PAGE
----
Latest Round of Trans-Pacific Partnership Wraps Up

The 19th round of the Trans-Pacific Partnership negotiations concluded before the Labor Day Holiday. Nearly 40 food and agricultural organizations – including the National Pork Producers Council – joined together to support a robust outcome from the negotiations. The coalition presented U.S. Trade Representative Mike Froman and Agriculture Secretary Tom Vilsack with a set of core principles to ensure the negotiations fulfill the promise of a high-quality agreement that can serve as a standard for future trade agreements.

NPPC Vice President and Counsel for International Affairs Nick Giordano says the first principle is that a final, successful TPP agreement must be comprehensive – covering all elements of trade and investment…

“We don’t want any product or sector exclusions. We don’t want agriculture as a whole to be excluded, nor do we want any exclusions in any sectors. Once you start excluding things, they start to unravel. Those of us who are in agriculture tend to have products that are sensitive and countries often times want to keep agricultural products out of negotiations. It’s in our best interest to make sure that these agreements are inclusive and all tariffs and other market barriers be eliminated.”

Another principle is to have robust outcomes on sanitary-phytosanitary issues – Giordano says – with SPS measures supported by risk-based scientific decision making, regulatory convergence and equivalence…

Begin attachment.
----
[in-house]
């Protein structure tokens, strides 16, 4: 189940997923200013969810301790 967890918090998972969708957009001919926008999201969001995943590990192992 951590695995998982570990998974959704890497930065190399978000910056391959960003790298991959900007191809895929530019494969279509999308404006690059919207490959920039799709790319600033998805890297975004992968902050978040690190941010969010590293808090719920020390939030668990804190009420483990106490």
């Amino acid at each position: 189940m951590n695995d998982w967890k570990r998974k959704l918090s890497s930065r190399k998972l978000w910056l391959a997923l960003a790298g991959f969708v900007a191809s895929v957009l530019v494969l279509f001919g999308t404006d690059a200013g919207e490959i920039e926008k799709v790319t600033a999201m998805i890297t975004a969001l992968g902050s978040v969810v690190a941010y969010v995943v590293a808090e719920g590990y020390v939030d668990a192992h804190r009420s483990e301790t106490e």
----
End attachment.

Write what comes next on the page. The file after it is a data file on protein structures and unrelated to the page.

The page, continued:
“Within agriculture we would like to see an SPS chapter that goes beyond the WTO SPS agreement. So an SPS+ chapter that would include a rapid response mechanism. The idea is not to have to go to the WTO every time we have a problem or not to have problems on the long track. In agriculture we have products with a very limited shelf life and we want to get issues resolved asap. For that reason we want an SPS+ chapter that is enforceable and has a rapid response mechanism.”

Lastly – Giordano says the coalition wants the TPP to be a single undertaking – with all elements of the negotiation as part of an indivisible package that can’t be agreed upon separately…

“We have made these objectives public. We have 11 other countries involved in this negotiation. Its important that not only Washington understand what we are asking for but our trading partners as well.”

Giordano thinks it is possible – but it won’t be easy getting there. He says these principles should be helpful in reaching the objective – a comprehensive, high-quality 21st Century agreement including all sectors, addressing SPS issues and tariffs and being enforceable.


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